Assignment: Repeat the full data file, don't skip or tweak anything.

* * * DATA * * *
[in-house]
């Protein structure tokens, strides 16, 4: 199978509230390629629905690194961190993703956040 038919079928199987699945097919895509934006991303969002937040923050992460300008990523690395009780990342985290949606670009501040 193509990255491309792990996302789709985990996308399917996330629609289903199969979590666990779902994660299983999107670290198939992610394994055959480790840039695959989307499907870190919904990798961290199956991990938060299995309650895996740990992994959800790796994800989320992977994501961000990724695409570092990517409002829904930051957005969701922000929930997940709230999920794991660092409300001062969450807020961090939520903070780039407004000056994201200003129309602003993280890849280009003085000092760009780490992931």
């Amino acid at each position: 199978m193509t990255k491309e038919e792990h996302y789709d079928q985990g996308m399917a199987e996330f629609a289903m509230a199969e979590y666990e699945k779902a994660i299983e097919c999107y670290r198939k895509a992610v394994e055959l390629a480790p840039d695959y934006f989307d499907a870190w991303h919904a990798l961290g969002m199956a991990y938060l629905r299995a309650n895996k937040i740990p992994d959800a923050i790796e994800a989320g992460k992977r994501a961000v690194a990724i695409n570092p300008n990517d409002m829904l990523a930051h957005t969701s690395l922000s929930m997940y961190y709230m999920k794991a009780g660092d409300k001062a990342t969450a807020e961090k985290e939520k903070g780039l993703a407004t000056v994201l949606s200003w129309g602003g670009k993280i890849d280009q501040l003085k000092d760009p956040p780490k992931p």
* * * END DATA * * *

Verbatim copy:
[in-house]
């Protein structure tokens, strides 16, 4: 199978509230390629629905690194961190993703956040 038919079928199987699945097919895509934006991303969002937040923050992460300008990523690395009780990342985290949606670009501040 193509990255491309792990996302789709985990996308399917996330629609289903199969979590666990779902994660299983999107670290198939992610394994055959480790840039695959989307499907870190919904990798961290199956991990938060299995309650895996740990992994959800790796994800989320992977994501961000990724695409570092990517409002829904930051957005969701922000929930997940709230999920794991660092409300001062969450807020961090939520903070780039407004000056994201200003129309602003993280890849280009003085000092760009780490992931």
């Amino acid at each position: 199978m193509t990255k491309e038919e792990h996302y789709d079928q985990g996308m399917a199987e996330f629609a289903m509230a199969e979590y666990e699945k779902a994660i299983e097919c999107y670290r198939k895509a992610v394994e055959l390629a480790p840039d695959y934006f989307d499907a870190w991303h919904a990798l961290g969002m199956a991990y938060l629905r299995a309650n895996k937040i740990p992994d959800a923050i790796e994800a989320g992460k992977r994501a961000v690194a990724i695409n570092p300008n990517d409002m829904l990523a930051h957005t969701s690395l922000s929930m997940y961190y709230m999920k794991a009780g660092d409300k001062a990342t969450a807020e961090k985290e939520k903070g780039l993703a407004t000056v994201l949606s200003w129309g602003g670009k993280i890849d280009q501040l003085k000092d760009p956040p780490k992931p």